High Testosterone Levels: Causes, Effects And Management
Testosterone is a naturally occurring steroid hormone that is produced mainly by the key male reproductive gland – testes. Small quantities of this hormone is also produced by the adrenal glands and ovaries in females. It is imperative to mention that testosterone is responsible for the development of male reproductive organs as well as secondary sexual characteristics such as change of voice, growth in muscle mass and hair growth on face and other parts of the body.
The bodily production and serum levels of testosterone increases significantly at the time of adolescence and then begins to decline gradually with physiological aging process. A significant reduction in the serum testosterone levels can lead to negative symptoms such as mood swings, decreased libido and erectile dysfunction.
High Testosterone And Its Medical Causes
In medical practice, most men report to their healthcare provider with complaints of low testosterone levels. In other words, high testosterone is a rare condition and always has some underlying cause. The various pathological causes of high testosterone levels include:
It has been observed that testosterone levels increases when thyroid hormones are abnormally high. The pathophysiology mainly revolves around the increased synthesis of hormone transporting proteins in the serum.
- Tumors Of Testis/Adrenal Glands
As discussed previously, adrenal gland secretes small quantities of testosterone under normal circumstances. However, if there is a tumor or growth, the secretary potential of the gland increases. Likewise, there will be excessive production of testosterone with the malignancy of testicles.
It has been seen that the testosterone levels are higher in males who go through puberty at an early age.
- Testosterone Replacement Therapy
This is the commonest cause of excessive testosterone in the body. This usually occurs when patients are being over-treated for low testosterone symptoms in the maturing years.
Use Of Anabolic Steroids And Its Effects
Anabolic steroids are synthetic form of testosterone. These are commonly abused by the athletes and body builders. The adverse effects are commonly misunderstood as symptoms of high testosterone, like rage, aggressive behavior, irritability and poor mental judgment. Overuse of these anabolic steroids can lower the production of natural testosterone in the body causing reduction in the testicular size.
Side Effects Of High Testosterone
Persistently high testosterone levels can present with a variety of adverse symptoms; such as:
- Prostate enlargement
- Breast enlargement (Gynaecomastia)
- Fluid retention
- Decreased size of testis
- Decreased sperm count in semen
- Frequent mood swings – mainly with injectable testosterone
- Sleep apnea
- Increased hematocrit (red blood cells mass) causing increased blood viscosity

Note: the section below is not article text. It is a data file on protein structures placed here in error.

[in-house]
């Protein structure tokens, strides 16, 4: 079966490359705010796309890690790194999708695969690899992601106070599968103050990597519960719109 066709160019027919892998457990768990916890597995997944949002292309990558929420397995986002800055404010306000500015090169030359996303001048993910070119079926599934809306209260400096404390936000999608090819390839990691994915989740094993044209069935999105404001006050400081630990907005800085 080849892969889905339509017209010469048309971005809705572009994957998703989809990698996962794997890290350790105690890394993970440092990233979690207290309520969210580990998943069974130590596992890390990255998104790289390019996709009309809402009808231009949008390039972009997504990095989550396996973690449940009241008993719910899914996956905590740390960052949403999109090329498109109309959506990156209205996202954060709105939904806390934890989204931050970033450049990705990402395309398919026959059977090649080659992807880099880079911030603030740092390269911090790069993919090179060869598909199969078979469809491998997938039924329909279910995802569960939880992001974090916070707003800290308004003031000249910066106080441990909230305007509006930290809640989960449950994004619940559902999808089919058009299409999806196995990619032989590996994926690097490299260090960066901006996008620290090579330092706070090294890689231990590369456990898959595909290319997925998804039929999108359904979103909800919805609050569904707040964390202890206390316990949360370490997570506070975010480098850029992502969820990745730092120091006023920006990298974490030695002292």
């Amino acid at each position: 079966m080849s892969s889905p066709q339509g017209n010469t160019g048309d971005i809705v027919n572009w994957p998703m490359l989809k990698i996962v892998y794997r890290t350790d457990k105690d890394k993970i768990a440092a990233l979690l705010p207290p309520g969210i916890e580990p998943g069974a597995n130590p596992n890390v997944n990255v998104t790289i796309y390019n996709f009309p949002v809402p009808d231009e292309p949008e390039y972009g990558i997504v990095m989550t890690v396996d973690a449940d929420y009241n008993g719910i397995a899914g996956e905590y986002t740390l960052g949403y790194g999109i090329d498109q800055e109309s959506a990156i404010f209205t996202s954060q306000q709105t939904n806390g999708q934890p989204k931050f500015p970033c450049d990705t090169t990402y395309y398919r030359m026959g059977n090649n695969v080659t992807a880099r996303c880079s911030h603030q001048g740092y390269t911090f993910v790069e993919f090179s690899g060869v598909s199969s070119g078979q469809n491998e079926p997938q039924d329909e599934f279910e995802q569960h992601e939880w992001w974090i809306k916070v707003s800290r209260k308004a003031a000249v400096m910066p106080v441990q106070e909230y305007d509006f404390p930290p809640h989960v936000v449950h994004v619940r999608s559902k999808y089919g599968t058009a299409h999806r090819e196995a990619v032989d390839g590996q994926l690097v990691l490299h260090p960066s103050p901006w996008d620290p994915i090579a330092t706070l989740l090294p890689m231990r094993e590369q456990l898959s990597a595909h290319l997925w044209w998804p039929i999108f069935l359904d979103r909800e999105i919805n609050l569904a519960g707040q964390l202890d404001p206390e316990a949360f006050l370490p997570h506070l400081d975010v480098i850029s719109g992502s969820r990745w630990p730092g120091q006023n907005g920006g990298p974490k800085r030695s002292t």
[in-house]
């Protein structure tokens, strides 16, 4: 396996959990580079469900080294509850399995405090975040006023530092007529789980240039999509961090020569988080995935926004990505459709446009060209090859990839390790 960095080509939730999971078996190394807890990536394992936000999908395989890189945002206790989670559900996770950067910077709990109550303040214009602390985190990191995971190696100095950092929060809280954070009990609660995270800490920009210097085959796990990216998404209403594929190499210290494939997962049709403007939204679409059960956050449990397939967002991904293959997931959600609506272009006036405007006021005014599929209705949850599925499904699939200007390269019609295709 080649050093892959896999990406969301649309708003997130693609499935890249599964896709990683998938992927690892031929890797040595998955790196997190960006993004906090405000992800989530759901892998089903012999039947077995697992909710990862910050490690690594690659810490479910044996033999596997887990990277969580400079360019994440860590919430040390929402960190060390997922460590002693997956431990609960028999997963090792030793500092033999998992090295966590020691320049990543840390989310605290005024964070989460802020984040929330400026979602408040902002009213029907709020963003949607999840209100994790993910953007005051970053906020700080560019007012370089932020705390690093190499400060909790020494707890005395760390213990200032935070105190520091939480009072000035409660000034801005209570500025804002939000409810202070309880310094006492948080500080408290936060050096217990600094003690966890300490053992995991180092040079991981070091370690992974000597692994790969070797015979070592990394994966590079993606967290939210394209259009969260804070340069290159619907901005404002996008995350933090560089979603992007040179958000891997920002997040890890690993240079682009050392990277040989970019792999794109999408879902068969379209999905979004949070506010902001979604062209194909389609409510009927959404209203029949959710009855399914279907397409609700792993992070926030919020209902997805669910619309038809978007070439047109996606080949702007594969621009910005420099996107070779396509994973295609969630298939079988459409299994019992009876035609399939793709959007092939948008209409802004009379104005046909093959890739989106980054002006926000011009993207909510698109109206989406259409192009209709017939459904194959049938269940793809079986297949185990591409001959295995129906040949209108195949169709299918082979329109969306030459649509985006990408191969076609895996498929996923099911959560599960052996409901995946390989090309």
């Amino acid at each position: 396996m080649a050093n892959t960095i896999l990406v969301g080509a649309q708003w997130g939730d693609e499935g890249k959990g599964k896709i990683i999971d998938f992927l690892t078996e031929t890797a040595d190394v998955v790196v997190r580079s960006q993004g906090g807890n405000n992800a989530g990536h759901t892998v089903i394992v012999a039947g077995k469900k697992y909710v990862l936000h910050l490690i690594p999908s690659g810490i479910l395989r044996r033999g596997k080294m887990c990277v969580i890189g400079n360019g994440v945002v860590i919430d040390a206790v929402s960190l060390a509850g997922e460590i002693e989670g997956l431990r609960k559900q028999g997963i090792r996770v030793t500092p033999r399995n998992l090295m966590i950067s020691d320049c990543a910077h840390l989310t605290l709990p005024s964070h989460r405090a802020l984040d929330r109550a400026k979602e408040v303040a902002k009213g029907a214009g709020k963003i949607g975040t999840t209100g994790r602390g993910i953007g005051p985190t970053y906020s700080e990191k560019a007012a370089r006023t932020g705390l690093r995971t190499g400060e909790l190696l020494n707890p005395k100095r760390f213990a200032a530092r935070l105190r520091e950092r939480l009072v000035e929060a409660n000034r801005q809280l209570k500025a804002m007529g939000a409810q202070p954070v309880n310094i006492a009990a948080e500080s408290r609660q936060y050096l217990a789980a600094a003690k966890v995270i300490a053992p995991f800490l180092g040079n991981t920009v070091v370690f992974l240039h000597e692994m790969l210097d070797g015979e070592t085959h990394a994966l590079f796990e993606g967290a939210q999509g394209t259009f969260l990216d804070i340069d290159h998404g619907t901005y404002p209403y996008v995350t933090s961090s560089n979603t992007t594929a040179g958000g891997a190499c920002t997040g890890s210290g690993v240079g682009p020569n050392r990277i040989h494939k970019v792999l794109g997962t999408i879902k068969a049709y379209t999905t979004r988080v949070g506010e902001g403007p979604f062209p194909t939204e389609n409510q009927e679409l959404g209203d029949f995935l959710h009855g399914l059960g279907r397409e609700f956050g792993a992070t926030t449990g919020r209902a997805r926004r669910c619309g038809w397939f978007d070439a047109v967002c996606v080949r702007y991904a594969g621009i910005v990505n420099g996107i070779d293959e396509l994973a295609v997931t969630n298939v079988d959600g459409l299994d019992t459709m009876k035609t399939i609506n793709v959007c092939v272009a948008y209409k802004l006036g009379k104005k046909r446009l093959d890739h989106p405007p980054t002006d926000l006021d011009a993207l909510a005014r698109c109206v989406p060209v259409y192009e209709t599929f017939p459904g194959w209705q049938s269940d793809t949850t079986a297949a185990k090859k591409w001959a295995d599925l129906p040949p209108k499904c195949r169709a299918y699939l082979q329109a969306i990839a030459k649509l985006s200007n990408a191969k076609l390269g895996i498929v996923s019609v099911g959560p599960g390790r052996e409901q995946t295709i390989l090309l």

Breast enlargement and shrunken testis are due to the conversion of excess testosterone into female hormone estrogen.
Management Of High Testosterone
1) Avoid Testosterone Replacement Therapy as much as possible. This should be started on the advice of a qualified physician only when one needs it. It shouldn’t be taken just to boost the libido or to enhance muscle mass.
2) Lifestyle changes can help with the patients with low testosterone problems. These should be tried instead of the replacement therapy:
- Consumption of a balanced diet, low in sugars is ideal at improving testosterone levels. You should also increase your intake of healthy fats and fructose. Foods rich in zinc such as oysters and pomegranate can also help boost the hormone levels in a natural way
- High intensity exercises
- Strength training
- Managing stress
- Optimizing Vitamin D levels
- Losing weight
- Romero‐Martínez, Á., Lila, M., Sariñana‐González, P., González‐Bono, E., & Moya‐Albiol, L. (2013). High testosterone levels and sensitivity to acute stress in perpetrators of domestic violence with low cognitive flexibility and impairments in their emotional decoding process: A preliminary study. Aggressive behavior, 39(5), 355-369.
- Shores, M. M., Smith, N. L., Forsberg, C. W., Anawalt, B. D., & Matsumoto, A. M. (2012). Testosterone treatment and mortality in men with low testosterone levels. The Journal of Clinical Endocrinology & Metabolism, 97(6), 2050-2058.
- Léon, P., Seisen, T., Cussenot, O., Drouin, S. J., Cattarino, S., Compérat, E., … & Rouprêt, M. (2015, September). Low circulating free and bioavailable testosterone levels as predictors of high-grade tumors in patients undergoing radical prostatectomy for localized prostate cancer. In Urologic Oncology: Seminars and Original Investigations (Vol. 33, No. 9, pp. 384-e21). Elsevier.